Many of the best examples of blanc de Chine can also be found in Japan where they are used in family altars (butsudan) and other funerary and religious uses. In Japan the white variety was termed hakuji, hakugorai or "Korean white", a term often found in tea ceremony circles. The British Museum in London has a large number of blanc de Chine pieces, having received the entire collection of P.J.Donnelly as a gift in 1980.
Dehua white porcelain was traditionally known in Japan as hakugorai or “Korean White Ware.” Although Korai was a term for an ancient Korean kingdom, the term also functioned as a ubiquitous term for various products from the Korean peninsula.
The Japanese knew of the existence of the Fujian province kilns and their porcelain, now known as Dehua or Blanc de Chine ware. The Dehua kilns are located in Fujian province opposite the island of Taiwan. Coastal Fujian province was traditionally a trade center for the Chinese economy with its many ports and urban centers. Fujian white ware was meant for export to all of maritime Asia.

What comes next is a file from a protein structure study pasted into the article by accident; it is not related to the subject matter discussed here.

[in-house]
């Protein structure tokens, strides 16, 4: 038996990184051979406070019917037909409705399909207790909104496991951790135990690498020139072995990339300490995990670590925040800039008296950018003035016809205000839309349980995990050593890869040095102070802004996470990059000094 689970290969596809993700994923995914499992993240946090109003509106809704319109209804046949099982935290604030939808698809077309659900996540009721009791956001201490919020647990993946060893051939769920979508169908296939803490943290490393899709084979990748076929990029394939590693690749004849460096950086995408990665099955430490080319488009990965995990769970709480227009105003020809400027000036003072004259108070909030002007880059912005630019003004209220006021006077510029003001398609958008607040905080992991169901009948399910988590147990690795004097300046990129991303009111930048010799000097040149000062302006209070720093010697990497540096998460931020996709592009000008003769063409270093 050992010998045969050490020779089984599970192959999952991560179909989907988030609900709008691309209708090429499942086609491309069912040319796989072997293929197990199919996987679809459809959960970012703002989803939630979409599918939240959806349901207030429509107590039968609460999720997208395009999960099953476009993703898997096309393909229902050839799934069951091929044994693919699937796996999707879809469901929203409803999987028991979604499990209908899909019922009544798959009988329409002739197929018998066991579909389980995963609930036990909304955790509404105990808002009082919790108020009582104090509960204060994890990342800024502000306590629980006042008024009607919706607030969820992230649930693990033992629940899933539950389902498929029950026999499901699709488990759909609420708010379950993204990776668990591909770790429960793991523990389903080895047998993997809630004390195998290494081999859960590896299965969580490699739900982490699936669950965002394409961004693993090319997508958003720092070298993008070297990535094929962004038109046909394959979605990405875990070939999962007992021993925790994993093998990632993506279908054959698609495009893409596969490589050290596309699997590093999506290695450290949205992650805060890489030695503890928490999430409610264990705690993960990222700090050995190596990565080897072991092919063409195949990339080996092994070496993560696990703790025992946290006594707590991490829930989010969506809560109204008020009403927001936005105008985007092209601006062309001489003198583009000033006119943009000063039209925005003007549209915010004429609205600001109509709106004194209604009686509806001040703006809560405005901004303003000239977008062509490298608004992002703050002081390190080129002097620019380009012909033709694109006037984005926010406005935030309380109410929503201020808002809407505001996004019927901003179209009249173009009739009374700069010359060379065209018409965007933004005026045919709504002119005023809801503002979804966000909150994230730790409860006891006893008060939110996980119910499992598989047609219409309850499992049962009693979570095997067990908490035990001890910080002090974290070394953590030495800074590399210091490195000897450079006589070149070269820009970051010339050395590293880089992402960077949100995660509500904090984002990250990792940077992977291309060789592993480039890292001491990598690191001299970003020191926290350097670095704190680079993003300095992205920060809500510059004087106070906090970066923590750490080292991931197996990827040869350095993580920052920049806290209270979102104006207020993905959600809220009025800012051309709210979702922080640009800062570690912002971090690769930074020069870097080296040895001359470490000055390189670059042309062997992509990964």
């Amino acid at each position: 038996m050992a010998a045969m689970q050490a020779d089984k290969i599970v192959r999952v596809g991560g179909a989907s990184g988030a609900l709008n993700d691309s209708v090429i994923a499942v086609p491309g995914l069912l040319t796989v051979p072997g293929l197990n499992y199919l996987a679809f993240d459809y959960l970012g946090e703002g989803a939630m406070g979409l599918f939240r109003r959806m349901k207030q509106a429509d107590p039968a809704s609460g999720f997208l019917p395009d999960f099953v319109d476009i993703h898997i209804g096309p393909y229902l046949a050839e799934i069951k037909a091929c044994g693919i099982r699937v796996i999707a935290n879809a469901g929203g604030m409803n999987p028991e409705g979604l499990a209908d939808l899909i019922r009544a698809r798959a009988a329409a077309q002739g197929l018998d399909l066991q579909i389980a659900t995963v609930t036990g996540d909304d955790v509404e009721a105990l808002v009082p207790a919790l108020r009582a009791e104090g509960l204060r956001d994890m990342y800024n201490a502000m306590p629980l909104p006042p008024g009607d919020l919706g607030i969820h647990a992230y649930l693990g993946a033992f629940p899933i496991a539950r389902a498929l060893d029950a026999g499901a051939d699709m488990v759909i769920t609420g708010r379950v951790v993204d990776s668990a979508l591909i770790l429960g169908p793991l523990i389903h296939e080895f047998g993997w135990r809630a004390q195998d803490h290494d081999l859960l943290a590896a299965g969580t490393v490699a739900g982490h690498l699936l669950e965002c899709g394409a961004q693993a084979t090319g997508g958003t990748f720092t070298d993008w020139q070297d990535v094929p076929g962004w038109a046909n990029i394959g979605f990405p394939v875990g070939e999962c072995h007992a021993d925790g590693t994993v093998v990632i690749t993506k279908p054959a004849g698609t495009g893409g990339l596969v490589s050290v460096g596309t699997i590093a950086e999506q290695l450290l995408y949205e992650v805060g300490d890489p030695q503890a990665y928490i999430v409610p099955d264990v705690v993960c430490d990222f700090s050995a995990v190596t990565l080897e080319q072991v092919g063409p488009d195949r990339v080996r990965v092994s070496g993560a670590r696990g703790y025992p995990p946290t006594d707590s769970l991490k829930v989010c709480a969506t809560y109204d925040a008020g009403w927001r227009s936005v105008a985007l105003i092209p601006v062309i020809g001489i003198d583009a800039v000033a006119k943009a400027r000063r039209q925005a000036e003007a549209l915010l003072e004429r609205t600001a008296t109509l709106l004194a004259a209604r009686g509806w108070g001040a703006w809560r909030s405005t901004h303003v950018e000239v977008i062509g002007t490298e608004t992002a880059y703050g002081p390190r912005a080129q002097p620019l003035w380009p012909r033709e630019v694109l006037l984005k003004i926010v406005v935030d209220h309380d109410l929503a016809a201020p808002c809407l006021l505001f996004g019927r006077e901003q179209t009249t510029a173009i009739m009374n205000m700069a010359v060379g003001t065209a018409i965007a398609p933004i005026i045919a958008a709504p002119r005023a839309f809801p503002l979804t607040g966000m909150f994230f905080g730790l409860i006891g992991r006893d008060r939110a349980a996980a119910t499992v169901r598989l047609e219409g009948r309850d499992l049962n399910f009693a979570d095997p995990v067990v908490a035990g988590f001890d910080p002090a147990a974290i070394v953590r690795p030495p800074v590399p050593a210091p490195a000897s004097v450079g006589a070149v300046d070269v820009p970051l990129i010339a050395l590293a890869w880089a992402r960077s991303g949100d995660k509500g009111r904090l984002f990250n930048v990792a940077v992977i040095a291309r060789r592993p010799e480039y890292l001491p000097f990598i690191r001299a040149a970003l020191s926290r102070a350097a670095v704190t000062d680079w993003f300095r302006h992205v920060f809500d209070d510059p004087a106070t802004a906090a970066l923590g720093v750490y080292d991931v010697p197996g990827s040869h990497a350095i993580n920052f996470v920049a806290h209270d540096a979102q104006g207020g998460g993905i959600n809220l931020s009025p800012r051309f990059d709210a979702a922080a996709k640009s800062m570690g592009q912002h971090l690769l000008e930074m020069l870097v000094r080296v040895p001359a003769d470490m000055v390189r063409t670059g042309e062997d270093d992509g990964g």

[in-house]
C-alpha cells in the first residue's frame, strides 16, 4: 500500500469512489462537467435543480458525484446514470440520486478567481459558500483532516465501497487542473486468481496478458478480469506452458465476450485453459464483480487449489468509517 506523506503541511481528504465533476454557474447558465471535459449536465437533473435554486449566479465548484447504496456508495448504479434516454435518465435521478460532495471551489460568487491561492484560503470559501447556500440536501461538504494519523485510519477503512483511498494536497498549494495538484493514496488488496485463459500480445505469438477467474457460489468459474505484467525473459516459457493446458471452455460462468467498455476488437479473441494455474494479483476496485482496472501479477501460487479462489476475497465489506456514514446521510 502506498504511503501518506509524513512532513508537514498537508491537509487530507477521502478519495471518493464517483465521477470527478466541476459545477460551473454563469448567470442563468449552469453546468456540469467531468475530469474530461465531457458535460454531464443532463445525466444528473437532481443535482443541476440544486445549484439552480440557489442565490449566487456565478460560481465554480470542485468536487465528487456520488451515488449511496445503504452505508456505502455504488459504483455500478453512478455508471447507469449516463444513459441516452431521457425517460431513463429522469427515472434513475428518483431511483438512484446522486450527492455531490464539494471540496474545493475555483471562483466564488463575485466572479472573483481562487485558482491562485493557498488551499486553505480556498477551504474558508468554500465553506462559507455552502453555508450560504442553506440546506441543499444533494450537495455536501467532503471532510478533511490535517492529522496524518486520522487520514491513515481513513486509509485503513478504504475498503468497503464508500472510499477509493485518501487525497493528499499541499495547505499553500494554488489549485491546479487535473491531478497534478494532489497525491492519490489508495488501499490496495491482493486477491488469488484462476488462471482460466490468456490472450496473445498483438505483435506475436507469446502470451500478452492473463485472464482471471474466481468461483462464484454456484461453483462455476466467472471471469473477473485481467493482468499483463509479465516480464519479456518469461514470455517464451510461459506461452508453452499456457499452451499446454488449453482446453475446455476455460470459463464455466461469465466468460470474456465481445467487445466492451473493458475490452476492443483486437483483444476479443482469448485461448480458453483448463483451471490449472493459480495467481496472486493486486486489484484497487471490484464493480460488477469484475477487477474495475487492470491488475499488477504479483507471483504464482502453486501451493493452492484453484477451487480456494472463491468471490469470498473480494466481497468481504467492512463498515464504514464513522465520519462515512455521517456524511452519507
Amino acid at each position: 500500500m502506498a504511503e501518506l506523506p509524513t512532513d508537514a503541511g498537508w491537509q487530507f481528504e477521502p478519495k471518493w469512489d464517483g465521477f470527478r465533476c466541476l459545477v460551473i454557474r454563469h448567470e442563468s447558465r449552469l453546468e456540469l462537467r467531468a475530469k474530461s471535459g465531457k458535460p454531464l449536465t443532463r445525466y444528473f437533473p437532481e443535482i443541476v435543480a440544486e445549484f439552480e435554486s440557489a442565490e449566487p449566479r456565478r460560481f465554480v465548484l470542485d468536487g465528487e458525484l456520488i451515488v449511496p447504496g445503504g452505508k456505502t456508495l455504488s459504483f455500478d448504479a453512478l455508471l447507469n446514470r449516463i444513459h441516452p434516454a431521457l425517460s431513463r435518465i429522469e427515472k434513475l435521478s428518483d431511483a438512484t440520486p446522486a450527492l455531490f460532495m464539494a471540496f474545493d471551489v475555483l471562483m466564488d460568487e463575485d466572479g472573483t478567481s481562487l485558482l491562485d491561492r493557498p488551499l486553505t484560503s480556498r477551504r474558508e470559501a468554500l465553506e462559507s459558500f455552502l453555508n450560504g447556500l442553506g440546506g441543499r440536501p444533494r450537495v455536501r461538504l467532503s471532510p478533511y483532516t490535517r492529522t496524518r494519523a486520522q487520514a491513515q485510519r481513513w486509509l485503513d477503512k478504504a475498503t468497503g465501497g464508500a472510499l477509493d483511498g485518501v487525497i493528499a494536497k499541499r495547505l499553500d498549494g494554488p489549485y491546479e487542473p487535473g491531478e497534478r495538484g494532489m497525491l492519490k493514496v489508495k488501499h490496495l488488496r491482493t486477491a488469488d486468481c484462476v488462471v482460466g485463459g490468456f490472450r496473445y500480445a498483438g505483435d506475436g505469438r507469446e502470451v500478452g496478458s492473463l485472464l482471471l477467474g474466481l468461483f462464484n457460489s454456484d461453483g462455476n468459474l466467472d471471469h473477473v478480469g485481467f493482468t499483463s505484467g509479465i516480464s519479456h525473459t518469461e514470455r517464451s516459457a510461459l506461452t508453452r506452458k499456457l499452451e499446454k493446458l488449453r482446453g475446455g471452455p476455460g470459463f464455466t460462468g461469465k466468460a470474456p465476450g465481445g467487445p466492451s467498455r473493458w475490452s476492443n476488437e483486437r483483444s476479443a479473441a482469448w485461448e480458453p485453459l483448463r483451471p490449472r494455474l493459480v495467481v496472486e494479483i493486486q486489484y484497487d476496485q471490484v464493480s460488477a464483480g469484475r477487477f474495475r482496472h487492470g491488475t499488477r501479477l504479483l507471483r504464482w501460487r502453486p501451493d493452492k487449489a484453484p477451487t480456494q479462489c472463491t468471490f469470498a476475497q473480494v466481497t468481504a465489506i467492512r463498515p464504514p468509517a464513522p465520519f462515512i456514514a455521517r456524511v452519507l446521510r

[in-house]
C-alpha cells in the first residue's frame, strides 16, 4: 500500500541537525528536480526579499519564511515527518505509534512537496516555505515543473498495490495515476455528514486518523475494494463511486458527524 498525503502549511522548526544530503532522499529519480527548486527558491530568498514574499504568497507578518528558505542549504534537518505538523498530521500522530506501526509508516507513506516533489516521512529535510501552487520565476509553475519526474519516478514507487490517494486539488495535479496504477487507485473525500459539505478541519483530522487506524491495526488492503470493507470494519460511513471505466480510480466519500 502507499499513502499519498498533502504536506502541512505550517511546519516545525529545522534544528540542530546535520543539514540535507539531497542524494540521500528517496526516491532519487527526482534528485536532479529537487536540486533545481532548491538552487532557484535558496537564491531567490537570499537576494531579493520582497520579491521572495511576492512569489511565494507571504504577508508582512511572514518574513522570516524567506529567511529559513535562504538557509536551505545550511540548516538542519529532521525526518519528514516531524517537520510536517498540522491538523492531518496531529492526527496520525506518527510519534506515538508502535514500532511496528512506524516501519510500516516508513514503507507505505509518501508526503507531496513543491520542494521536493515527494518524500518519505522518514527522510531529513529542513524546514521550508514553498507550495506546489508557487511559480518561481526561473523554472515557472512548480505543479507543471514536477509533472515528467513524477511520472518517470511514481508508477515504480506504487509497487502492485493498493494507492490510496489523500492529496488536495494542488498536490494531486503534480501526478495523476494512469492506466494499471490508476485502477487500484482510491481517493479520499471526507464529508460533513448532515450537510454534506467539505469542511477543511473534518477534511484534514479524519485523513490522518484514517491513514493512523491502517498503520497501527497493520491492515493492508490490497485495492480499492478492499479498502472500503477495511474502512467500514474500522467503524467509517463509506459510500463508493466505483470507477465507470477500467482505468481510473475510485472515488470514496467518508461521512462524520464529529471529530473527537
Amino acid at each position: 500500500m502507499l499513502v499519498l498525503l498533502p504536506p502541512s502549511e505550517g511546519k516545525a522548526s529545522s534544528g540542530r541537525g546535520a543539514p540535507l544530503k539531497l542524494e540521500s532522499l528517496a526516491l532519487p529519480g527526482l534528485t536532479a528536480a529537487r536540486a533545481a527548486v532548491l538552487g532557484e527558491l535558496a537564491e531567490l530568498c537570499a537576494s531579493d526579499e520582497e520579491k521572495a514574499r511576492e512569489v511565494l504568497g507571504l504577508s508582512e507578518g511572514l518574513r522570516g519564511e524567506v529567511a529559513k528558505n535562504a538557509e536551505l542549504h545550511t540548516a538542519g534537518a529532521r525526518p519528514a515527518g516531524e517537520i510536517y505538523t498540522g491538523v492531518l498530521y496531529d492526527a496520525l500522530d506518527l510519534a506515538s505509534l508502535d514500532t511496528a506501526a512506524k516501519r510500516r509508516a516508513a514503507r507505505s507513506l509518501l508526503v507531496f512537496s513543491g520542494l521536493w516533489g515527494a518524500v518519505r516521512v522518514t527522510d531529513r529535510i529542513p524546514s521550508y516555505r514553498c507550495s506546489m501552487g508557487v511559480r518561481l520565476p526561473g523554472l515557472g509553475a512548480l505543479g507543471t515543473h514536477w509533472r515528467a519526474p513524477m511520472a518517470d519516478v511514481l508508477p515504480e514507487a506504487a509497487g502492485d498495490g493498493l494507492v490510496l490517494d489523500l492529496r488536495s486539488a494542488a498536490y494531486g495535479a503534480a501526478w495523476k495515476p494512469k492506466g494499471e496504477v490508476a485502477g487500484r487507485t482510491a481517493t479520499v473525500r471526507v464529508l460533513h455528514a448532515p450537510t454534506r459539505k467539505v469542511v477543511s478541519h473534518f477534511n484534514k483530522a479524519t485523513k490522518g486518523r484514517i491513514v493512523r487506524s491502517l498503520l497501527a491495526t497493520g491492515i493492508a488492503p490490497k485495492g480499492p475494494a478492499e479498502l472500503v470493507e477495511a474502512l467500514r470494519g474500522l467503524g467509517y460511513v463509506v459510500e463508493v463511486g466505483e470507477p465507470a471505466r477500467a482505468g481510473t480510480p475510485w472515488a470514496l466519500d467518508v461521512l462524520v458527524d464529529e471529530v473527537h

However a large quantity of these ceramics was intended for a Japanese market, before drastic trade restrictions by the mid 17th century. Items were largely Buddhist images and ritual utensils utilized for family altar use. An association with funerals and the dead has perhaps led to a disinterest in this ware among present day Japanese, despite a strong interest in other aspects of Chinese ceramic culture and history.
The very plain white incense tripods and associated objects for Japanese religious and ritual observance are also likely designed specifically for a Japanese market, as are the Buddhist Goddesses of Mercy with child figurines that closely resemble the Christian Madonna and Child. Such figurines were known as Maria Kannon or “Blessed Virgin Goddesses of Mercy” and were part of the “hidden Christian” culture of Tokugawa Japan which had strictly banned the religion.
White porcelain Buddhist statuary was extensively produced in Japan at the Hirado kilns and elsewhere. The two wares can be easily distinguished. Japanese figures are usually closed on the base and a small hole for ventilation can be seen. Hirado Ware also displays a slightly orange tinge on unglazed areas. Wikipedia